Cities such as Atlanta, Albany, Montgomery, and Birmingham often dominate discussions of the Civil Rights Movement in the 1960s. However, the Chattahoochee Valley has been the site of regular cycles of civil rights activism, allyship, and backlash throughout the past century. Advances in civil rights that proved significant at the national and state levels happened from the 1940s through the 1970s, and vibrant activism continues in the community today.
Journey Toward Justice spotlights the Civil Rights Movement in the Columbus area. Themes and topics include the beginnings of a southern freedom movement and the effects of Jim Crow segregation; the role of Black institutions as a source of community pride and a breeding ground for activists; the influence of Fort Benning; direct public actions that led to the desegregation of public and private spaces; the cycle of generational violence and intimidation that activists faced; and continued civil rights activism in the 21st century. These stories will be told with more than 160 artifacts, documents, and images from nearly a dozen private lenders, as well as the collections of the Columbus Museum and special collections libraries at Columbus State University, the University of Georgia, and Emory University. The exhibition will also feature archival footage of protests and interviews with community members, local civil rights activists, and historians.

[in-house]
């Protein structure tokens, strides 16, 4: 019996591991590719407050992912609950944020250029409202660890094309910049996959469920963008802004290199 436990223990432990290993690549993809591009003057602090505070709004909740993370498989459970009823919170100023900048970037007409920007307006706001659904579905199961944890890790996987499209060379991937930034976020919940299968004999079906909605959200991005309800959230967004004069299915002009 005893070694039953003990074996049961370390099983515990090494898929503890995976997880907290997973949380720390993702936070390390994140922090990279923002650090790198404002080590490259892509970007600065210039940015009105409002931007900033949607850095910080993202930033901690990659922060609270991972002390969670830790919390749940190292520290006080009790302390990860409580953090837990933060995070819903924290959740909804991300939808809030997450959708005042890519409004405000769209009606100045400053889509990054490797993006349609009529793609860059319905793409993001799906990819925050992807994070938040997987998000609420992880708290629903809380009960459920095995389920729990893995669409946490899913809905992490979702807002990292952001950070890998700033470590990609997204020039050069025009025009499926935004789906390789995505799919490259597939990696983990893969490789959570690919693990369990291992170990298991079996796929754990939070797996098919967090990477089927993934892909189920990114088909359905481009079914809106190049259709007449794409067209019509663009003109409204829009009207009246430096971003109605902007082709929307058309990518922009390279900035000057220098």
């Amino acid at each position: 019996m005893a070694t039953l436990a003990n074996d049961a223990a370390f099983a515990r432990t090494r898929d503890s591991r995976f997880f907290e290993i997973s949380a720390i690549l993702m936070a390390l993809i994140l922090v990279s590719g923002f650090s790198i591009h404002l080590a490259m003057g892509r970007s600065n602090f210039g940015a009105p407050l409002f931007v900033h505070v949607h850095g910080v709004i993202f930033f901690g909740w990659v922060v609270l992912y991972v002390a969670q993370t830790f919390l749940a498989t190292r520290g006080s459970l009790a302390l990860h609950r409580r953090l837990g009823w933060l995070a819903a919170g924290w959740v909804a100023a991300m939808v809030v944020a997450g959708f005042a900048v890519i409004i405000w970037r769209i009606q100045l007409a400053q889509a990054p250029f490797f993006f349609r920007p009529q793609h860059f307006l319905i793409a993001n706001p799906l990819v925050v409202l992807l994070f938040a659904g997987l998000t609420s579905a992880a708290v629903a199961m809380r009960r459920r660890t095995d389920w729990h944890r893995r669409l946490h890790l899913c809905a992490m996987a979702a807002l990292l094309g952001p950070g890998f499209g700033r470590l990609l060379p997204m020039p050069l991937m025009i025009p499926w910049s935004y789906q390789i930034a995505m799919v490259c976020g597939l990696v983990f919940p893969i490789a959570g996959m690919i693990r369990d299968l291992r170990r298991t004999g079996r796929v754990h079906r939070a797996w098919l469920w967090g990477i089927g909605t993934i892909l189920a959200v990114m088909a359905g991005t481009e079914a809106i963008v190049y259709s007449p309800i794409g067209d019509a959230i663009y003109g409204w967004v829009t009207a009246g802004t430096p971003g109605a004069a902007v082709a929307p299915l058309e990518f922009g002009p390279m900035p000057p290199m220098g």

An advisory group of thirty individuals has been meeting with Museum staff monthly to play a key role in shaping the exhibition. We are excited to share this project, including a dynamic program series, with our community.
This exhibition is generously sponsored by Aflac.
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